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Colchicum album in the Shade Border this year, successfully transplanted!

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Hosta – fleeting autumn tints

I knew that the Hostas were likely to be safe from the local rabbit population (they don’t like the sap) but was less sure about the ferns. We do have some native species (Polystichum) growing in the Woodland but they are of a different variety. I did though want some winter interest so decided to take a chance on four Dryopteris species (affinis, affinis ‘Cristata The King’, affinis ‘Pinderi’ and carthusiana) all species that can cope with drier shade, and which are evergreen. So far, they have remained free of the bunnies’ attention, as have the new hosta varieties: Aristocrat, Brim Cup, Fire and Ice, June, Liberty, Devon Blue and Orange Marmalade. While the Hostas won’t appear until April/May, the aforementioned random daffodils, boosted by the 4 inches of new compost, should get things of to a good start in March or so.

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Golden Fishing Rod bamboo in the Shade border

The Hostas and ferns were sourced from Long Acre Plants in Somerset, England. They specialise in plants for shade and supplied many of the plants for our north-facing shade border in the Walled Garden, which we planted up three years ago, all of which have thrived and are starting to knit together nicely.

Round the corner from this new bed and facing west is another border which was in some need of attention and which only had some rather scrubby Feverfew growing there. Again, there are no defences against rabbits here and I did want to try to avoid putting up wire mesh as this is an ugly option. By way of an experiment, I planted the area with varieties reputed to be unpopular with rabbits. I had to accept of course that the rabbits were unlikely to have done the same research as I had, and therefore there was a distinct possibility that local tastes might prevail.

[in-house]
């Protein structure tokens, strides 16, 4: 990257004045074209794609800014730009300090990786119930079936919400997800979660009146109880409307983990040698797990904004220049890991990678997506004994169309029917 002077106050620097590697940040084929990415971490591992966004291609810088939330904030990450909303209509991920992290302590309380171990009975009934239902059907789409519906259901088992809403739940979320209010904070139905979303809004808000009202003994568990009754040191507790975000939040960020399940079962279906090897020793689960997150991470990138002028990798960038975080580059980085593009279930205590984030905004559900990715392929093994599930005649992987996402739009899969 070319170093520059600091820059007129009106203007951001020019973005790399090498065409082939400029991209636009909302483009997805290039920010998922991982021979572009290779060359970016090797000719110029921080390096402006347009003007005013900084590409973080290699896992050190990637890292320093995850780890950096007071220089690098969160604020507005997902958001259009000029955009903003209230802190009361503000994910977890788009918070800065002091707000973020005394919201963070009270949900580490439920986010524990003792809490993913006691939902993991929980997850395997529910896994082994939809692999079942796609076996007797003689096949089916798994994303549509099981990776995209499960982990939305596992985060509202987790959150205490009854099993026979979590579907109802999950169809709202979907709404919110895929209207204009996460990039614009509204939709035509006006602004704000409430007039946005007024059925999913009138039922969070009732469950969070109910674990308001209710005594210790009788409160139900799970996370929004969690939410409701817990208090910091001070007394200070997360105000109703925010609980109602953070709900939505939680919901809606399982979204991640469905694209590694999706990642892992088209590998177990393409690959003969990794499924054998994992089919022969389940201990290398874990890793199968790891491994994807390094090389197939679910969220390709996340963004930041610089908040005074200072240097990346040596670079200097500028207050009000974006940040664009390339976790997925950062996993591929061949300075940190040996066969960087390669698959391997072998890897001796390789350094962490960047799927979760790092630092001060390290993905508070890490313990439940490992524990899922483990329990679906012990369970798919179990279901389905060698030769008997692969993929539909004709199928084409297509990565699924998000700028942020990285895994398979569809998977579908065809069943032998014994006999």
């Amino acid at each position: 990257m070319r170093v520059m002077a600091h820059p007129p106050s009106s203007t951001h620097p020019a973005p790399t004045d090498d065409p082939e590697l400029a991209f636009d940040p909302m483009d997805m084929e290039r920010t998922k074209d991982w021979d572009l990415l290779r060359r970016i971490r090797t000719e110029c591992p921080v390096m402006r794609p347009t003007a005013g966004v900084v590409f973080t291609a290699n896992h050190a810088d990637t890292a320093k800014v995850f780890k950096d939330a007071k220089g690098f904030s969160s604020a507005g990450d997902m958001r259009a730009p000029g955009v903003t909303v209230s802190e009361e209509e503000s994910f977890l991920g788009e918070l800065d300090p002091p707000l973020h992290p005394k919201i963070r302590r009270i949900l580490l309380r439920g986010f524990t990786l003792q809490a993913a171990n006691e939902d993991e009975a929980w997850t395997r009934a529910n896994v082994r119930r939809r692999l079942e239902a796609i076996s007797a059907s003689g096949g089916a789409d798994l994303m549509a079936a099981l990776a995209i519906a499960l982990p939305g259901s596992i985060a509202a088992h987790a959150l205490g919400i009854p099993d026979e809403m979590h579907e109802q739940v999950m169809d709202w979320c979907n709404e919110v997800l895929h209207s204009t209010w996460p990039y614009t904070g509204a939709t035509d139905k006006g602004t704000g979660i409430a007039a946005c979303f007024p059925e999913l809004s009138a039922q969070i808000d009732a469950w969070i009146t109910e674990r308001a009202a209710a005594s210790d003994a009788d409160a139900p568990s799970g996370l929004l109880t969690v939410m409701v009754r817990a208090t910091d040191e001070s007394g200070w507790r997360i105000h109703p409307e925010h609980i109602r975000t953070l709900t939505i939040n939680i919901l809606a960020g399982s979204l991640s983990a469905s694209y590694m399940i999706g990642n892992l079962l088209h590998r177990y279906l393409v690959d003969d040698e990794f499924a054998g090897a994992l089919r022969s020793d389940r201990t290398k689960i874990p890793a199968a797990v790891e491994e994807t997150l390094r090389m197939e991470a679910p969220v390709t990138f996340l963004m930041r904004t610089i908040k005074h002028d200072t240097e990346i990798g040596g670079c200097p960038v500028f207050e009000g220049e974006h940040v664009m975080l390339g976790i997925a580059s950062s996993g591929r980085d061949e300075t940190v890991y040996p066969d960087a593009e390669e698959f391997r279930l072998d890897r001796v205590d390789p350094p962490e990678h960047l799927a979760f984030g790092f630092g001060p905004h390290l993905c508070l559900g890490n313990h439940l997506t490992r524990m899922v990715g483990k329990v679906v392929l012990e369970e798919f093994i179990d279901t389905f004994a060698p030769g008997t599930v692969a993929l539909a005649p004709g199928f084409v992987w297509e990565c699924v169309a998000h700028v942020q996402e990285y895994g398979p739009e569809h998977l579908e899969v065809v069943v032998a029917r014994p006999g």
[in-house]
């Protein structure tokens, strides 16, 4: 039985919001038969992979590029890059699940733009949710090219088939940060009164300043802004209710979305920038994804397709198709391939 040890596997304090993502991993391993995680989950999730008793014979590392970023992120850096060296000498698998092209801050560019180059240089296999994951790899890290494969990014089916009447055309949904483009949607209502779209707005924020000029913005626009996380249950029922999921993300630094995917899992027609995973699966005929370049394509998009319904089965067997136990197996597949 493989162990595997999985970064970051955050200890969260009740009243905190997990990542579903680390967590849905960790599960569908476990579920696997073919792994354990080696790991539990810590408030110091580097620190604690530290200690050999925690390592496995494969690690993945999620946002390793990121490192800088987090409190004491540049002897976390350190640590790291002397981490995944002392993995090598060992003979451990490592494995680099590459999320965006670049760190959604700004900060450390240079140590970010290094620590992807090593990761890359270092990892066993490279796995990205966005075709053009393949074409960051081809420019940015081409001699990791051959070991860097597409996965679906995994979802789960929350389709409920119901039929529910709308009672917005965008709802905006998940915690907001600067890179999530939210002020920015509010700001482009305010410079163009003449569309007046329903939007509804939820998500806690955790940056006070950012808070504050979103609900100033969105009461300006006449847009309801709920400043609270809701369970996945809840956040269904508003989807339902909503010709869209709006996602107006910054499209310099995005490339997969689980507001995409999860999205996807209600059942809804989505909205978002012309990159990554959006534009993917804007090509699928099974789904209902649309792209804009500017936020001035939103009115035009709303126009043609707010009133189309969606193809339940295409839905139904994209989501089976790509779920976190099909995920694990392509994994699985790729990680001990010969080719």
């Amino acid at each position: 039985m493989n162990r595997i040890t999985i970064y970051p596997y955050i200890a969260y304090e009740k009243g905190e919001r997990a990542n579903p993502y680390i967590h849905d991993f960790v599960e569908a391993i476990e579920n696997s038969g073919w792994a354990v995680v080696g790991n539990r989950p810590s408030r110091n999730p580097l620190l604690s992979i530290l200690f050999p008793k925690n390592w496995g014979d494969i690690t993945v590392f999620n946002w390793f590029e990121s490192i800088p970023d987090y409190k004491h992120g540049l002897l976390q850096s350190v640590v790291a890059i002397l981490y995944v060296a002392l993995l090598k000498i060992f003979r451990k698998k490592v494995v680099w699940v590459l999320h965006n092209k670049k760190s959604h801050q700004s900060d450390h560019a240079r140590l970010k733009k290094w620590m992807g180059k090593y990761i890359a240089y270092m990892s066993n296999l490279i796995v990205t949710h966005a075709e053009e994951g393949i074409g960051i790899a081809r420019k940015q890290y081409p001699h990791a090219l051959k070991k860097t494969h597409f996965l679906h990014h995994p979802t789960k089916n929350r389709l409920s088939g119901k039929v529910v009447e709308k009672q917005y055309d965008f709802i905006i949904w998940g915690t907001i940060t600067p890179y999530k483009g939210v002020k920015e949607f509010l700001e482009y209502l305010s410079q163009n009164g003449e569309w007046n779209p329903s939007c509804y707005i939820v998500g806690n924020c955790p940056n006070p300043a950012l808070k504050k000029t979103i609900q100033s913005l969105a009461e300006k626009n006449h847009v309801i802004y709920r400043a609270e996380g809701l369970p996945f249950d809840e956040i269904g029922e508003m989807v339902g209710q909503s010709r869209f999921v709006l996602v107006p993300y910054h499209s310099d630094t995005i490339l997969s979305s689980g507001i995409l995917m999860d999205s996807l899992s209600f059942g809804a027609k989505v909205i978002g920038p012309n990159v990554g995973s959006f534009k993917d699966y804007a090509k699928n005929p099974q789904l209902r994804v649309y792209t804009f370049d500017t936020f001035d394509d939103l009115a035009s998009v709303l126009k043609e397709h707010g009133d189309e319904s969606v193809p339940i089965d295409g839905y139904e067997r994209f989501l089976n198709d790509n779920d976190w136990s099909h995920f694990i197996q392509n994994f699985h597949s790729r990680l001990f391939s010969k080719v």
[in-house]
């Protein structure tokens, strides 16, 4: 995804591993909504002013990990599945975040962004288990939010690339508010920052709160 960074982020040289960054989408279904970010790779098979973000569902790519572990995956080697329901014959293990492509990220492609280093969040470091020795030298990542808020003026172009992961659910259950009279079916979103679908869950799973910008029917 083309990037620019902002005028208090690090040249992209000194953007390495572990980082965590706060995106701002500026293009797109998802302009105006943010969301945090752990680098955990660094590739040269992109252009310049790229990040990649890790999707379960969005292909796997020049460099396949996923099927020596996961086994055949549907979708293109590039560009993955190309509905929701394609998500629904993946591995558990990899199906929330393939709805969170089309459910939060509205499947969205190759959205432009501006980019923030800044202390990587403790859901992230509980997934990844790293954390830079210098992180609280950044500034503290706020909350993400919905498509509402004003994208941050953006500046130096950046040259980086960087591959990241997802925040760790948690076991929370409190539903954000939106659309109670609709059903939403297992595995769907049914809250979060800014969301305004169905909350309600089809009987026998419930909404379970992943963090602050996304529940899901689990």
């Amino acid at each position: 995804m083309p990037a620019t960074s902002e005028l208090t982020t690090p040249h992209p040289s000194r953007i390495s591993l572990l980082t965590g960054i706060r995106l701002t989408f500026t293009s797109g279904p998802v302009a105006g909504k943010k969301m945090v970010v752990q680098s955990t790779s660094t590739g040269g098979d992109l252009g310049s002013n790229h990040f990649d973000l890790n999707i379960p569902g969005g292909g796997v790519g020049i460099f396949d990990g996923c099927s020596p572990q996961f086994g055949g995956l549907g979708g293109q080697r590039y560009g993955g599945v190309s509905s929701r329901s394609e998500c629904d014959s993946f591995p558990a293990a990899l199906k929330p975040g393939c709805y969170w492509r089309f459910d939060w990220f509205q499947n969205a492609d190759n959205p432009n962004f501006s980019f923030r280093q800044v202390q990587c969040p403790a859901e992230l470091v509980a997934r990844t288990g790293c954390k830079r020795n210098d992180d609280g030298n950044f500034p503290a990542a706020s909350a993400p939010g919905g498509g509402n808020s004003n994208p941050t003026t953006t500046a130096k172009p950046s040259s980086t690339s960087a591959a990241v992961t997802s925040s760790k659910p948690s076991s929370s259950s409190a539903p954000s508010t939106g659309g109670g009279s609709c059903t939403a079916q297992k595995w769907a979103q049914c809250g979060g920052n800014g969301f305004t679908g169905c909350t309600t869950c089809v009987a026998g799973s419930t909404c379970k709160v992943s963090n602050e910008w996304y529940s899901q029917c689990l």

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Anemone Hupehensis Praecox (in the Shade border)

Four months in, some of the plants, at least, are proving rabbit-resistant: Bergenia cordifolia ‘Winterglut’, Phormium ‘Yellow Wave’, Schizostylis ‘Pink Princess’ (possibly wrongly labled as it appears to be producing pure white blooms even now in December)  and Kniphofia ‘Flamenco’ have all remained largely untouched apart from the occasional chewed leaf! Iris ‘Blue Shimmer’ (a Dutch Iris) will also be fine although this looks a little bedraggled as Irises tend to do over winter.

Interestingly, the Japanese Anemones x hybrid ‘Queen Charlotte’ (pink, semi-double) and Whirlwind (white) have fared less well, having been chopped back to ground level, despite us having other Japanese anemones flourishing further along, again unprotected from rabbits; I’m hopeful, though, that they will come away alright in the spring as some leaves have returned since the initial attack! Two species of Geranium have received similar treatment – ‘Johnson’s Blue’ and ‘Samobor’(deep purple flowers with patterned foliage) as have Sedum ‘Gooseberry Fool’ and Verbascum ‘Pink Petticoats’. Sedums and geraniums we have growing elsewhere, also accessible to the rabbits, so I am hopeful that at least some of these new plants will re-emerge in the spring with sufficient vigour to out-do them! Time, aided perhaps by a handful or two of pelleted chicken manure, will tell!